PRI Vs SIP – What to Choose?

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Part 4/4 of the blog series on Session Initiation Protocol. Part 1 Part 2 Part 3

SIP trunking, in comparison to conventional PRI system, offers many benefits to companies. It enables businesses to replace traditional PSTN lines that have PSTN connectivity using a SIP trunking provider over the internet. The major benefits offered by SIP trunking include the elimination of local PSTN gateways, significant cost savings over PRI and also mitigate the need to install costly PRIs or ISDN BRIs. So what is the difference between PRI Vs SIP?

PRI Vs SIP – What To Choose?

PRI (Primary Rate Interface) is a voice technology that has been widely used since the 1980s. It is an interface standard used on an ISDN (Integrated Services Digital Network) to deliver multiple lines of voice and data into a business’s existing PBX via one physical line, called a circuit. PRI is a high-capacity service carried on T1 trunk lines between telco central offices and your location. Most businesses have their ISDN PRI circuits in the form of T1 or fractional T1 lines. A T1 line carries voice and data via 24 digital channels.

PRI is considered “old-school” telephony. It is physical hardware and also requires servicing from a telco for deploying, upgrading and troubleshooting.

SIP is a way to deliver voice via the Internet. SIP is a telephony networking protocol (much like other network protocols such as HTTP and SMTP), therefore it’s a network technology rather than a telephone technology like PRI.

SIP trunks are virtual; they don’t require additional hardware to deploy. A business can use SIP for voice without the need for an existing PBX since many SIP providers offer hosted PBX. As with PRI, SIP can deliver multiple voice lines to a single organization.

Below is the summary of major advantages SIP trunking provides over traditional PSTN circuits.

Scalability PRI Vs SIP

PRI: New circuits need to be installed and additional termination hardware is needed to achieve scalability. For PRI the minimum increment is 23 voice channels.
SIP: Scalability is easily and quickly achieved. A software configuration change can facilitate on-demand and automatic burst capabilities.

Hardware PRI Vs SIP

PRI connections are physical. Each circuit requires costly termination software and physical connections are required
SIP connections are virtual. The number of available trunks in a SIP connection is a function of bandwidth available rather than physical termination circuits or hardware.

Capacity Planning PRI Vs SIP

PRI: Capacity needs to be planned in advance given the fact that considerable lead time is required to order, install and commission new circuits and termination hardware.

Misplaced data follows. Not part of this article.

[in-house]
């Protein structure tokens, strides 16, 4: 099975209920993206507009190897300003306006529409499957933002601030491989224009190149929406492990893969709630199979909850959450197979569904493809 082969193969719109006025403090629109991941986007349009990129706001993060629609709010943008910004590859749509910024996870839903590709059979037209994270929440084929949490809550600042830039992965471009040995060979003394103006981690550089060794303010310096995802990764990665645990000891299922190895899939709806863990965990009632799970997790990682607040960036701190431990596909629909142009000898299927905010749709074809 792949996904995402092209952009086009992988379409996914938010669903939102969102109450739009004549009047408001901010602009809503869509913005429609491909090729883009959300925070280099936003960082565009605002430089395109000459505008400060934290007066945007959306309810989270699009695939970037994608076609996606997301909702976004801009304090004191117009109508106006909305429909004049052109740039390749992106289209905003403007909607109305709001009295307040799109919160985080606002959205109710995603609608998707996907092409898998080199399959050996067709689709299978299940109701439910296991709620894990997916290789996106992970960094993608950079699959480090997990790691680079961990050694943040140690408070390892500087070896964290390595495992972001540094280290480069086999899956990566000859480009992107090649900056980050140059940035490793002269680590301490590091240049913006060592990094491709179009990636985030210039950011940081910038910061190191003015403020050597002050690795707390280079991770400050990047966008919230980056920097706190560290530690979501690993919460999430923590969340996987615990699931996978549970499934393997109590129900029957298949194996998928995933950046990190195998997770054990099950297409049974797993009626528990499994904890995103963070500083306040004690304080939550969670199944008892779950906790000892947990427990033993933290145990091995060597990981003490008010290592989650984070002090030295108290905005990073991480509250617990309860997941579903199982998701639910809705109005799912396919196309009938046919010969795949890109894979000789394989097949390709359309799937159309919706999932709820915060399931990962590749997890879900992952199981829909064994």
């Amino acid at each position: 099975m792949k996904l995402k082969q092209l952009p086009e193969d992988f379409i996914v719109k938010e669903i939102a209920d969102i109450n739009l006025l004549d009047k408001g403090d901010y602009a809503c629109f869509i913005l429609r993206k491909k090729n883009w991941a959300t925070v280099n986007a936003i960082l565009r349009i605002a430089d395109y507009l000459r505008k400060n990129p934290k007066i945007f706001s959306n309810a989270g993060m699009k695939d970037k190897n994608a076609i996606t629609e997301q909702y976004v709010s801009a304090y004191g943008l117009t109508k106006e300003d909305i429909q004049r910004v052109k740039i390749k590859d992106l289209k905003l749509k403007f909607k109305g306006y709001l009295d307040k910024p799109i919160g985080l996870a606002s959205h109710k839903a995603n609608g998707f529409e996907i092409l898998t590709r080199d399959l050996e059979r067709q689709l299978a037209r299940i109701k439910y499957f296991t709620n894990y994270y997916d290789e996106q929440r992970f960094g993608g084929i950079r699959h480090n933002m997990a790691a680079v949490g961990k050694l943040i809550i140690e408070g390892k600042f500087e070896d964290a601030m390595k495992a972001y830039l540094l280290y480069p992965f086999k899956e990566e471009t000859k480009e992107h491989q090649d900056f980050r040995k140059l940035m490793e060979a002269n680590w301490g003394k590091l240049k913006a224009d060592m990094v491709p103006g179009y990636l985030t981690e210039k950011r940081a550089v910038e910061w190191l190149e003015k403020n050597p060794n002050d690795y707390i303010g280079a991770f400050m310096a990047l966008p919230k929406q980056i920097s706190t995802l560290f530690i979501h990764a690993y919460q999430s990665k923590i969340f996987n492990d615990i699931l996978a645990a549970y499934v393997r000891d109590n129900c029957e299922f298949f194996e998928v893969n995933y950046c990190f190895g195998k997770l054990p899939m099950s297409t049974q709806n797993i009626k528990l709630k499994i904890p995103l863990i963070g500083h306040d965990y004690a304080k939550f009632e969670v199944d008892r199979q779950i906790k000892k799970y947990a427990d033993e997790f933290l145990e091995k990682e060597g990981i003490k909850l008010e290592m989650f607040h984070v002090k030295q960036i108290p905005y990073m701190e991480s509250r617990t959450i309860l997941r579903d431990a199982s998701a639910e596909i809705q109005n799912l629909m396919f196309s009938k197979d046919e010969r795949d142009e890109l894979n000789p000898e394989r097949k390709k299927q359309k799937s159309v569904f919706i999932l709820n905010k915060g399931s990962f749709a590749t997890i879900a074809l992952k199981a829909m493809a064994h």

SIP: Although capacity planning assumes significance, it can be achieved quickly and easily. A simple software change can facilitate higher capacity and providers also offer burst capabilities for brief periods when a sudden rise in utilization arises.


PRI: Cost is usually calculated per circuit per month irrespective of usage. PRI is inefficient if you need one or a few more voice channels than the fixed increment of 23 channels.
SIP: SIP billing is usually usage based along with the capability of on-demand capacity upscaling. In comparison to PRI circuits, IP trunking involves lesser costs.

Disaster Recovery and Continuity

PRI: While diverting calls to an alternate location is possible, the process can be increasingly complex and cumbersome and can entail significant costs.
SIP: SIP technology leverages the ability to reroute calls to a pre-defined location in the event of a disaster thereby ensuring no breaks in the call flow. SIP can also accommodate diversity across service providers with Internet access via BGP

Redundancy/ Backup PRI Vs SIP

PRI: Provision of backup circuits to remote locations in an IPT distributed architecture entails high costs and negatively impacts ROI.
SIP: SIP trunking facilitates automatic IP re-routing to enable practical distribution of PSTN connectivity to locations with limited or network redundancy.

Hybrid Trunking
Yes, there are use cases where you can mix SIP and PRI.

PRI:  for local calling and then uses a SIP trunk from a hosted VoIP service for international calls as a way to save money.
SIP: SIP trunks are increasingly replacing PRI, legacy PBX systems can use SIP trunking by implementing a VoIP gateway.

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